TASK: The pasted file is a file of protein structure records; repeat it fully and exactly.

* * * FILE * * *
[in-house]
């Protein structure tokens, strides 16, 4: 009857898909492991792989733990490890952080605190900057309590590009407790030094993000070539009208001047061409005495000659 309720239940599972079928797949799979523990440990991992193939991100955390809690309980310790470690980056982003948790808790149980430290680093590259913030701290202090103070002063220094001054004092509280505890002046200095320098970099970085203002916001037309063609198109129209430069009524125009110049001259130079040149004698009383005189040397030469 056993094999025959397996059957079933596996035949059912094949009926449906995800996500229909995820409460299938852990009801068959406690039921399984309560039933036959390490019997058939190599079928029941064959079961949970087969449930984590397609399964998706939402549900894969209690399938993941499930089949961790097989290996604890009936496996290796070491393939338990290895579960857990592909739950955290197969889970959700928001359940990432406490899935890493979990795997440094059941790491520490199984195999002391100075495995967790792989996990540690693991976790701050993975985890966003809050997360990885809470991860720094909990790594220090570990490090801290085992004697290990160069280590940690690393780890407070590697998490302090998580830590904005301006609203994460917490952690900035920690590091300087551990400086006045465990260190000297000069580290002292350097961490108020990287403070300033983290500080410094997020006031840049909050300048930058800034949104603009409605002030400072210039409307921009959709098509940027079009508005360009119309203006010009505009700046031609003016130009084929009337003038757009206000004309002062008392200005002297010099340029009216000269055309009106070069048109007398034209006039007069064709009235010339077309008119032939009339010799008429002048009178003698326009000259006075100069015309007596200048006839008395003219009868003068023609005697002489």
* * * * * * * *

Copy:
[in-house]
């Protein structure tokens, strides 16, 4: 009857898909492991792989733990490890952080605190900057309590590009407790030094993000070539009208001047061409005495000659 309720239940599972079928797949799979523990440990991992193939991100955390809690309980310790470690980056982003948790808790149980430290680093590259913030701290202090103070002063220094001054004092509280505890002046200095320098970099970085203002916001037309063609198109129209430069009524125009110049001259130079040149004698009383005189040397030469 056993094999025959397996059957079933596996035949059912094949009926449906995800996500229909995820409460299938852990009801068959406690039921399984309560039933036959390490019997058939190599079928029941064959079961949970087969449930984590397609399964998706939402549900894969209690399938993941499930089949961790097989290996604890009936496996290796070491393939338990290895579960857990592909739950955290197969889970959700928001359940990432406490899935890493979990795997440094059941790491520490199984195999002391100075495995967790792989996990540690693991976790701050993975985890966003809050997360990885809470991860720094909990790594220090570990490090801290085992004697290990160069280590940690690393780890407070590697998490302090998580830590904005301006609203994460917490952690900035920690590091300087551990400086006045465990260190000297000069580290002292350097961490108020990287403070300033983290500080410094997020006031840049909050300048930058800034949104603009409605002030400072210039409307921009959709098509940027079009508005360009119309203006010009505009700046031609003016130009084929009337003038757009206000004309002062008392200005002297010099340029009216000269055309009106070069048109007398034209006039007069064709009235010339077309008119032939009339010799008429002048009178003698326009000259006075100069015309007596200048006839008395003219009868003068023609005697002489």